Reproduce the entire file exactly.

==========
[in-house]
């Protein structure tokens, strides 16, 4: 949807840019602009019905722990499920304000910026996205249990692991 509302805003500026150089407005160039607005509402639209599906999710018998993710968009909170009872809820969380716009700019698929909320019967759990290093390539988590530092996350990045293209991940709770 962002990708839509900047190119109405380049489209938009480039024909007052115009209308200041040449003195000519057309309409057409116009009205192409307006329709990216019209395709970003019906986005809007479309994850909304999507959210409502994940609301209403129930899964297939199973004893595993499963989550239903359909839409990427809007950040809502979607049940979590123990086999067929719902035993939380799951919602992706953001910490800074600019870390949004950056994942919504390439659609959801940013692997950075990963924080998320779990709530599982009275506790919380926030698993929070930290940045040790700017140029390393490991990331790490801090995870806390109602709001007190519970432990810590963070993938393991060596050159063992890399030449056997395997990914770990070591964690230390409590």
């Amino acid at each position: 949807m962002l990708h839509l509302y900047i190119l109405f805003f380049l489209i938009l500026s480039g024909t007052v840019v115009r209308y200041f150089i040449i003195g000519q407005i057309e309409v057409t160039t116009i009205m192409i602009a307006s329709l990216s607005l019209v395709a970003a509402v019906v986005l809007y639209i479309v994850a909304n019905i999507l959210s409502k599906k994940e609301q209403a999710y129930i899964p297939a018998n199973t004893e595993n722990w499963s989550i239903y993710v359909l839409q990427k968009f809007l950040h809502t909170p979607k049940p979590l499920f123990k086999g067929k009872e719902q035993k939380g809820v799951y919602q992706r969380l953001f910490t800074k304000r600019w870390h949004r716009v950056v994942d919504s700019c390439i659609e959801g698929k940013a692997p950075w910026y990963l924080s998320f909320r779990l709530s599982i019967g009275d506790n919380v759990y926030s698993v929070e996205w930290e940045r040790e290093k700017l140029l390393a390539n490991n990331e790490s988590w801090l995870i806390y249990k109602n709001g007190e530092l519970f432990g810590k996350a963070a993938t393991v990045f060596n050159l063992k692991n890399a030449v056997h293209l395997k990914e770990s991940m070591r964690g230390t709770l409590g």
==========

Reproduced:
[in-house]
């Protein structure tokens, strides 16, 4: 949807840019602009019905722990499920304000910026996205249990692991 509302805003500026150089407005160039607005509402639209599906999710018998993710968009909170009872809820969380716009700019698929909320019967759990290093390539988590530092996350990045293209991940709770 962002990708839509900047190119109405380049489209938009480039024909007052115009209308200041040449003195000519057309309409057409116009009205192409307006329709990216019209395709970003019906986005809007479309994850909304999507959210409502994940609301209403129930899964297939199973004893595993499963989550239903359909839409990427809007950040809502979607049940979590123990086999067929719902035993939380799951919602992706953001910490800074600019870390949004950056994942919504390439659609959801940013692997950075990963924080998320779990709530599982009275506790919380926030698993929070930290940045040790700017140029390393490991990331790490801090995870806390109602709001007190519970432990810590963070993938393991060596050159063992890399030449056997395997990914770990070591964690230390409590």
């Amino acid at each position: 949807m962002l990708h839509l509302y900047i190119l109405f805003f380049l489209i938009l500026s480039g024909t007052v840019v115009r209308y200041f150089i040449i003195g000519q407005i057309e309409v057409t160039t116009i009205m192409i602009a307006s329709l990216s607005l019209v395709a970003a509402v019906v986005l809007y639209i479309v994850a909304n019905i999507l959210s409502k599906k994940e609301q209403a999710y129930i899964p297939a018998n199973t004893e595993n722990w499963s989550i239903y993710v359909l839409q990427k968009f809007l950040h809502t909170p979607k049940p979590l499920f123990k086999g067929k009872e719902q035993k939380g809820v799951y919602q992706r969380l953001f910490t800074k304000r600019w870390h949004r716009v950056v994942d919504s700019c390439i659609e959801g698929k940013a692997p950075w910026y990963l924080s998320f909320r779990l709530s599982i019967g009275d506790n919380v759990y926030s698993v929070e996205w930290e940045r040790e290093k700017l140029l390393a390539n490991n990331e790490s988590w801090l995870i806390y249990k109602n709001g007190e530092l519970f432990g810590k996350a963070a993938t393991v990045f060596n050159l063992k692991n890399a030449v056997h293209l395997k990914e770990s991940m070591r964690g230390t709770l409590g």